Christian is into BDSM because when his birthmother was a “crack-whore” who neglected him while her pimps abused him. He was adopted at four, but then was sexually assaulted and abused for years by an older woman (a family friend). Not only do all Christian’s issues stem from abuse from women, there is a disturbing implication that BDSM is caused by some kind of sexual abuse. BDSM is a lifestyle choice, probably not understood by the majority of people outside of the culture, but it isn’t something evil and nasty. Although characters within the books state there is nothing wrong with it, there is very much the underlying message that there is.
Plot aside, it just isn't particularly well written. Especially when it is meant to be erotica. Coyness is all well and good, and yes, I understand that the author is meant to be portraying a young, innocent, and naive woman, but personally I found it to be annoying and rather vacuous to constantly read “he kissed me ’there’” instead of her vulva, vagina, cunt, pussy or other more descriptive words. I understand that these words may be too medical or too vulgar, but seriously there are a more poetic ways to describe your genitals if you actually think about it and use your imagination. “There” isn't very concise language. The whole point of “there” is it could be anywhere. Her elbow? Armpit? Left nostril? Surely a writer can use their imagination to find a more fitting description without upsetting anyone's sensibilities.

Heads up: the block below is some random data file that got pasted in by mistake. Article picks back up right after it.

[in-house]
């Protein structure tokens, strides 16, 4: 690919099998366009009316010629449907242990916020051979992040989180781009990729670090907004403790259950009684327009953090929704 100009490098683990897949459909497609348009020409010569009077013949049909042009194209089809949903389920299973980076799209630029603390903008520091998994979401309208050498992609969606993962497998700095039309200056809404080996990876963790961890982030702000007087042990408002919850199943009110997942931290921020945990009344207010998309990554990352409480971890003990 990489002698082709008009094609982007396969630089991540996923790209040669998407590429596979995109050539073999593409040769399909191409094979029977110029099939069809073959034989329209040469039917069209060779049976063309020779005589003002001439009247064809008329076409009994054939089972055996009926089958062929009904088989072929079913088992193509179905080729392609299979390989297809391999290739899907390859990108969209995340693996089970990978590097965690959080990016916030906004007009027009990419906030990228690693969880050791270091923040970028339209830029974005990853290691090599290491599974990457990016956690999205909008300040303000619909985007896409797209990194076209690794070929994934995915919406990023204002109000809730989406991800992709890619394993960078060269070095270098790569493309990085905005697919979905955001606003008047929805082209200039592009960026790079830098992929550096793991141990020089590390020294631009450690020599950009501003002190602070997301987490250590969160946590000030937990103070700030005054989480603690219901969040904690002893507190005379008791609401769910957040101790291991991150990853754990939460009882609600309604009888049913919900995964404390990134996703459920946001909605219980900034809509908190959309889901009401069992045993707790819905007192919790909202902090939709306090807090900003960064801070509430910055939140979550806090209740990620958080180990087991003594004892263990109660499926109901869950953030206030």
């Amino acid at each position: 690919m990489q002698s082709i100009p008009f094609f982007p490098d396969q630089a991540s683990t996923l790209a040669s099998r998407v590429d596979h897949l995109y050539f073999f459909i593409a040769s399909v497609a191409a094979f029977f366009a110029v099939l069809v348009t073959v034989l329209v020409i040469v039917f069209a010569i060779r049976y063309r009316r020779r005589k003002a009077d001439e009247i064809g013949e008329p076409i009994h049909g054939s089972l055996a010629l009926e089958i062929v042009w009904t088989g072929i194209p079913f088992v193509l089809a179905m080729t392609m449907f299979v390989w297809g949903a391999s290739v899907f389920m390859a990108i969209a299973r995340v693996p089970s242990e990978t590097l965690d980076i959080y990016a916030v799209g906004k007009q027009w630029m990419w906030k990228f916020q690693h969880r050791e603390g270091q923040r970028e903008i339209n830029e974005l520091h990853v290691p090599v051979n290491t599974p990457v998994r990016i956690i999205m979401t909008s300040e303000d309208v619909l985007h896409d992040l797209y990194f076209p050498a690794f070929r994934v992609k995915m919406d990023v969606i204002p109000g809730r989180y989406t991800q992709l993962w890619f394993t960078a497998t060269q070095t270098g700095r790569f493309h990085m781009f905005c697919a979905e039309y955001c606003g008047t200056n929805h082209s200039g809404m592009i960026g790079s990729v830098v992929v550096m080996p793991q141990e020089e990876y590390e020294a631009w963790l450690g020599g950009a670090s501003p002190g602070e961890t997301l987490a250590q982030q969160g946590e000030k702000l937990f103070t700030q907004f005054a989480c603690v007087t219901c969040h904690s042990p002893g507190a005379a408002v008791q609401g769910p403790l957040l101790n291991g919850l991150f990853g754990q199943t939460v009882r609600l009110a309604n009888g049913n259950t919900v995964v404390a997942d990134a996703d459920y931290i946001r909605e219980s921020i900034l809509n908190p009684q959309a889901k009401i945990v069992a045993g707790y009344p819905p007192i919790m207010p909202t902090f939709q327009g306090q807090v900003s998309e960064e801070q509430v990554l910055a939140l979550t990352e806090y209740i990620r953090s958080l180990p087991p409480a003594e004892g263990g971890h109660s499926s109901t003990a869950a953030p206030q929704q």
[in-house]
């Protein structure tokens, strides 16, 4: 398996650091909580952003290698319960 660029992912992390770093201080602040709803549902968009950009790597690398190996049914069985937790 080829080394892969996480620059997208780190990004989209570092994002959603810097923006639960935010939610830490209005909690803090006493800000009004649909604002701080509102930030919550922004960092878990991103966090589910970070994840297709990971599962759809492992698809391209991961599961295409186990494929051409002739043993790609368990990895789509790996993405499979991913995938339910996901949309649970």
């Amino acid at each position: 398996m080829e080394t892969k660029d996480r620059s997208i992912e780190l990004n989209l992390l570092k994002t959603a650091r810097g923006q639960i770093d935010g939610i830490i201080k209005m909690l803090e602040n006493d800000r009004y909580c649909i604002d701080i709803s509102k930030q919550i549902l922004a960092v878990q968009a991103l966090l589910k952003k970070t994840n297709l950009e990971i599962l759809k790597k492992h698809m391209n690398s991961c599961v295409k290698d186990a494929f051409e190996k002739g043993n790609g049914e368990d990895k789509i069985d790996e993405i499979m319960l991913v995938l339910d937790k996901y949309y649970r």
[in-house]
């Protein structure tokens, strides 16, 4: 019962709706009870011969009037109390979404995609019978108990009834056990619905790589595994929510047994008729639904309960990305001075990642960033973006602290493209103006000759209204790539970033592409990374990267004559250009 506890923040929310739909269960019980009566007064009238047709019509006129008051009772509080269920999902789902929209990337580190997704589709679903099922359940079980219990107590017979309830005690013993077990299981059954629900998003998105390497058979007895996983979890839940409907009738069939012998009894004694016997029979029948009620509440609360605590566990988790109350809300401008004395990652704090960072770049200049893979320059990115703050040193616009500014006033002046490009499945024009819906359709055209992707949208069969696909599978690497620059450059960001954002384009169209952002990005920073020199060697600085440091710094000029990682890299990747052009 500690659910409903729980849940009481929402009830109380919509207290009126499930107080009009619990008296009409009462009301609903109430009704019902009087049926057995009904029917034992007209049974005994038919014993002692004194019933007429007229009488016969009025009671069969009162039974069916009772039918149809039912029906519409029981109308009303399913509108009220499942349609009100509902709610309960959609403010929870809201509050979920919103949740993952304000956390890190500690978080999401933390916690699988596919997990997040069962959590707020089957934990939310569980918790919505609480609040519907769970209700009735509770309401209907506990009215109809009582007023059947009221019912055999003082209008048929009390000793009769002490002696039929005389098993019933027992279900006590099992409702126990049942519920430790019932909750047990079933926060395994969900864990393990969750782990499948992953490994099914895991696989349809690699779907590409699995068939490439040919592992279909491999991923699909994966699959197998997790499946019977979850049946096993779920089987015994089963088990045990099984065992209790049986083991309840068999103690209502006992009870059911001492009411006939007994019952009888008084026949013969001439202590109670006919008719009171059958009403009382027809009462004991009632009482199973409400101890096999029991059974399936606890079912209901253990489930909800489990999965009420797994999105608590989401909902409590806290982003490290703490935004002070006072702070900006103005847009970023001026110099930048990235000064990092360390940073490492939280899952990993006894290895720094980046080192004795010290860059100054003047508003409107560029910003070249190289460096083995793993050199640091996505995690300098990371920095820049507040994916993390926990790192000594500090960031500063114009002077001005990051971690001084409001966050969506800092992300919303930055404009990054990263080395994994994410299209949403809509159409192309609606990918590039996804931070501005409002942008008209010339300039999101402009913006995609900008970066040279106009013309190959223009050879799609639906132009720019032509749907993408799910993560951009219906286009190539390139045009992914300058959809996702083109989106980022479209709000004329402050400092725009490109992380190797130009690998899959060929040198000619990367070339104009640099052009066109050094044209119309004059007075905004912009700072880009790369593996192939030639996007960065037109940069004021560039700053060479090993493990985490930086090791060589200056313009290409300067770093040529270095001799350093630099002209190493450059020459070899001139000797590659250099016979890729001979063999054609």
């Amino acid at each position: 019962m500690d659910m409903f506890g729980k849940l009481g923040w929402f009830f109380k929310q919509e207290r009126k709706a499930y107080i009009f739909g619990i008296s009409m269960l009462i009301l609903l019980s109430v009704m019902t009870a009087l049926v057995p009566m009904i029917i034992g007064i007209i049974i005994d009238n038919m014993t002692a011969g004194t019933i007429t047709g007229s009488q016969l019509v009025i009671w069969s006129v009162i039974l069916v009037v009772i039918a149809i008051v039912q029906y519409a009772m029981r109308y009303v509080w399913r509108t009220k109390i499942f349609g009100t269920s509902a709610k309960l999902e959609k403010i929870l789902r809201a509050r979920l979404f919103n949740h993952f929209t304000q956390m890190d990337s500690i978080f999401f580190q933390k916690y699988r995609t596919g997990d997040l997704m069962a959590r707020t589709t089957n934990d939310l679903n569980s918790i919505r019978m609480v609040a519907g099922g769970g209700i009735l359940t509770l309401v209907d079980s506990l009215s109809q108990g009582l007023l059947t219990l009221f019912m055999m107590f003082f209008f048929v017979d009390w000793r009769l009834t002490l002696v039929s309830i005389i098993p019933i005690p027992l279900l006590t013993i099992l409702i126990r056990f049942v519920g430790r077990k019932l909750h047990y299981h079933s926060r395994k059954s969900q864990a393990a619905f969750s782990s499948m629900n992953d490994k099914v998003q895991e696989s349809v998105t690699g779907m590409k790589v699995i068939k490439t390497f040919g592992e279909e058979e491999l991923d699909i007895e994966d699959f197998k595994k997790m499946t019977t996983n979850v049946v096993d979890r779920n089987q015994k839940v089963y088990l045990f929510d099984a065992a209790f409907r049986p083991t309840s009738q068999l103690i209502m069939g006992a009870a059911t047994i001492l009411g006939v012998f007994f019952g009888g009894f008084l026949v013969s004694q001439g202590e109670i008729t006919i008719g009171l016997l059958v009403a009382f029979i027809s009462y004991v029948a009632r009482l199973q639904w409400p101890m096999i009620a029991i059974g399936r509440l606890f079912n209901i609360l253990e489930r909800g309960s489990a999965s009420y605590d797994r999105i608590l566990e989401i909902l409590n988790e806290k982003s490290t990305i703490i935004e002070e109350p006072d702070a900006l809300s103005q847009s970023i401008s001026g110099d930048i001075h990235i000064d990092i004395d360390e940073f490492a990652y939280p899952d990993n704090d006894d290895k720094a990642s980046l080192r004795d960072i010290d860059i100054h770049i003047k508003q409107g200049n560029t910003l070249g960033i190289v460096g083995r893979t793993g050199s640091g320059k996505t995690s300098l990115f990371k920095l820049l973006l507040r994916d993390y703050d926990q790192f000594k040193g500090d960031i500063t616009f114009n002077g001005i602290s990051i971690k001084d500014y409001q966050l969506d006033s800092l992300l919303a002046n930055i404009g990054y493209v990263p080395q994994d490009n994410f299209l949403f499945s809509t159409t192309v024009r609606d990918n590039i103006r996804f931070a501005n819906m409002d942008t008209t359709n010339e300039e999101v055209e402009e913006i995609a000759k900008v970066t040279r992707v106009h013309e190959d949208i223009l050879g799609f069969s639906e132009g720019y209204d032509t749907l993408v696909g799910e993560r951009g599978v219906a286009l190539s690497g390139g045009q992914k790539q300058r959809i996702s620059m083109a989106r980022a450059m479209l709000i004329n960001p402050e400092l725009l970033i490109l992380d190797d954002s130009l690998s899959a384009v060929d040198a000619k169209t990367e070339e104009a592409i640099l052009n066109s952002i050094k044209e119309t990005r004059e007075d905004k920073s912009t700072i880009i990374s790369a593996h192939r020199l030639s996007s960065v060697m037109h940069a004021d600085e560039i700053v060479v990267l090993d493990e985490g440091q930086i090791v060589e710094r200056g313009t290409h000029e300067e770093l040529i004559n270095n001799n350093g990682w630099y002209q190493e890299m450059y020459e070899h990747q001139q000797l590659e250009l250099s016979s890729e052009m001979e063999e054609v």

Ana’s character is just too unrealistic for me. Virginity aside, to have had no sexual attraction or sensation until she mets her Mr Grey is frankly too unbelievable. I have no issue with a twenty one year old virgin, but to have never even fancied anyone before is beyond belief. It is said that Christian has had no adolescence, but neither has Ana. This is an adolescent relationship based on physical attraction and manipulation. Hardly healthy in any shape or form.